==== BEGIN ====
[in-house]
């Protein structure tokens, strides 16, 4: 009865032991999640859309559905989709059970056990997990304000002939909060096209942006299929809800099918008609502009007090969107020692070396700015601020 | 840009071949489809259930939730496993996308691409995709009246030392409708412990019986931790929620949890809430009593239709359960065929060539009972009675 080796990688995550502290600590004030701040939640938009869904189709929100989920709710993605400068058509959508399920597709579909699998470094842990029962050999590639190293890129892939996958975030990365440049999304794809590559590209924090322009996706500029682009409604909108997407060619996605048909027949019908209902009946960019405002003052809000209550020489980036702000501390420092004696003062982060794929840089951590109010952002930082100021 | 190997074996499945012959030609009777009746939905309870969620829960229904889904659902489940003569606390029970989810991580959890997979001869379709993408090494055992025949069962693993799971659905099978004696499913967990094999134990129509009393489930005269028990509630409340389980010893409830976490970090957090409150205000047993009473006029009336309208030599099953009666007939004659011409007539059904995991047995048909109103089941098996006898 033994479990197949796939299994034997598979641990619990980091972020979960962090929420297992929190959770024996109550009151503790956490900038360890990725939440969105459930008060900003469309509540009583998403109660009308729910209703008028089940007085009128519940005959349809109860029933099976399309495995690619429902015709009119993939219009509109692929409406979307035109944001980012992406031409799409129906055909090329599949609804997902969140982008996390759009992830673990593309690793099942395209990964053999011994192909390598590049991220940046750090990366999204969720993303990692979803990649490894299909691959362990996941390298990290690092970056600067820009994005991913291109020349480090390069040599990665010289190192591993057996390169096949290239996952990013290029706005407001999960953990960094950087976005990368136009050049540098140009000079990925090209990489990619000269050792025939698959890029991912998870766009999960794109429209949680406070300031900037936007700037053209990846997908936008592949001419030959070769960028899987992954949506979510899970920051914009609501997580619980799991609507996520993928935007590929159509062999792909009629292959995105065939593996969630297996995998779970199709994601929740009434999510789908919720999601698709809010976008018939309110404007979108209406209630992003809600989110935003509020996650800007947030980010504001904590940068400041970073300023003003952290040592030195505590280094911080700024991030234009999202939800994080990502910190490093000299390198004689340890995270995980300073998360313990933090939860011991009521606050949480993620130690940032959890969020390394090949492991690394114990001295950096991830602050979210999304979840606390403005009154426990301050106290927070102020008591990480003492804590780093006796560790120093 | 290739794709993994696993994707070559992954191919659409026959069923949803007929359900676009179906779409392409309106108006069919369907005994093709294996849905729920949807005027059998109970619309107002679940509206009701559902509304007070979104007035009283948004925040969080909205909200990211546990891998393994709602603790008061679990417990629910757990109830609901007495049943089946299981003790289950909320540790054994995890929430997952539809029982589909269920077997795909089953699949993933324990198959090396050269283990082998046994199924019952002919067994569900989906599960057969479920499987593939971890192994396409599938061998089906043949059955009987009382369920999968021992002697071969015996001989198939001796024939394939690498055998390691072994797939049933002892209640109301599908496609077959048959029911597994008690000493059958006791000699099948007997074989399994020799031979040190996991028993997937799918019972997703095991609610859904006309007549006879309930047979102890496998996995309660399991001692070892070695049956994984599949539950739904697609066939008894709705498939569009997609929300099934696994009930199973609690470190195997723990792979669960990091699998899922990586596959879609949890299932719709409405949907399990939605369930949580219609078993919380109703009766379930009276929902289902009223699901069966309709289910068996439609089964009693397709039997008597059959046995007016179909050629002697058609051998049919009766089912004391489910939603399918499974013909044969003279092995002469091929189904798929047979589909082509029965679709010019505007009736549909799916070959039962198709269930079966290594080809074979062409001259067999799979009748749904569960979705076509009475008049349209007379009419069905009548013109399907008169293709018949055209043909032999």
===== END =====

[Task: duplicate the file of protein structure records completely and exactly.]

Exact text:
[in-house]
């Protein structure tokens, strides 16, 4: 009865032991999640859309559905989709059970056990997990304000002939909060096209942006299929809800099918008609502009007090969107020692070396700015601020 | 840009071949489809259930939730496993996308691409995709009246030392409708412990019986931790929620949890809430009593239709359960065929060539009972009675 080796990688995550502290600590004030701040939640938009869904189709929100989920709710993605400068058509959508399920597709579909699998470094842990029962050999590639190293890129892939996958975030990365440049999304794809590559590209924090322009996706500029682009409604909108997407060619996605048909027949019908209902009946960019405002003052809000209550020489980036702000501390420092004696003062982060794929840089951590109010952002930082100021 | 190997074996499945012959030609009777009746939905309870969620829960229904889904659902489940003569606390029970989810991580959890997979001869379709993408090494055992025949069962693993799971659905099978004696499913967990094999134990129509009393489930005269028990509630409340389980010893409830976490970090957090409150205000047993009473006029009336309208030599099953009666007939004659011409007539059904995991047995048909109103089941098996006898 033994479990197949796939299994034997598979641990619990980091972020979960962090929420297992929190959770024996109550009151503790956490900038360890990725939440969105459930008060900003469309509540009583998403109660009308729910209703008028089940007085009128519940005959349809109860029933099976399309495995690619429902015709009119993939219009509109692929409406979307035109944001980012992406031409799409129906055909090329599949609804997902969140982008996390759009992830673990593309690793099942395209990964053999011994192909390598590049991220940046750090990366999204969720993303990692979803990649490894299909691959362990996941390298990290690092970056600067820009994005991913291109020349480090390069040599990665010289190192591993057996390169096949290239996952990013290029706005407001999960953990960094950087976005990368136009050049540098140009000079990925090209990489990619000269050792025939698959890029991912998870766009999960794109429209949680406070300031900037936007700037053209990846997908936008592949001419030959070769960028899987992954949506979510899970920051914009609501997580619980799991609507996520993928935007590929159509062999792909009629292959995105065939593996969630297996995998779970199709994601929740009434999510789908919720999601698709809010976008018939309110404007979108209406209630992003809600989110935003509020996650800007947030980010504001904590940068400041970073300023003003952290040592030195505590280094911080700024991030234009999202939800994080990502910190490093000299390198004689340890995270995980300073998360313990933090939860011991009521606050949480993620130690940032959890969020390394090949492991690394114990001295950096991830602050979210999304979840606390403005009154426990301050106290927070102020008591990480003492804590780093006796560790120093 | 290739794709993994696993994707070559992954191919659409026959069923949803007929359900676009179906779409392409309106108006069919369907005994093709294996849905729920949807005027059998109970619309107002679940509206009701559902509304007070979104007035009283948004925040969080909205909200990211546990891998393994709602603790008061679990417990629910757990109830609901007495049943089946299981003790289950909320540790054994995890929430997952539809029982589909269920077997795909089953699949993933324990198959090396050269283990082998046994199924019952002919067994569900989906599960057969479920499987593939971890192994396409599938061998089906043949059955009987009382369920999968021992002697071969015996001989198939001796024939394939690498055998390691072994797939049933002892209640109301599908496609077959048959029911597994008690000493059958006791000699099948007997074989399994020799031979040190996991028993997937799918019972997703095991609610859904006309007549006879309930047979102890496998996995309660399991001692070892070695049956994984599949539950739904697609066939008894709705498939569009997609929300099934696994009930199973609690470190195997723990792979669960990091699998899922990586596959879609949890299932719709409405949907399990939605369930949580219609078993919380109703009766379930009276929902289902009223699901069966309709289910068996439609089964009693397709039997008597059959046995007016179909050629002697058609051998049919009766089912004391489910939603399918499974013909044969003279092995002469091929189904798929047979589909082509029965679709010019505007009736549909799916070959039962198709269930079966290594080809074979062409001259067999799979009748749904569960979705076509009475008049349209007379009419069905009548013109399907008169293709018949055209043909032999």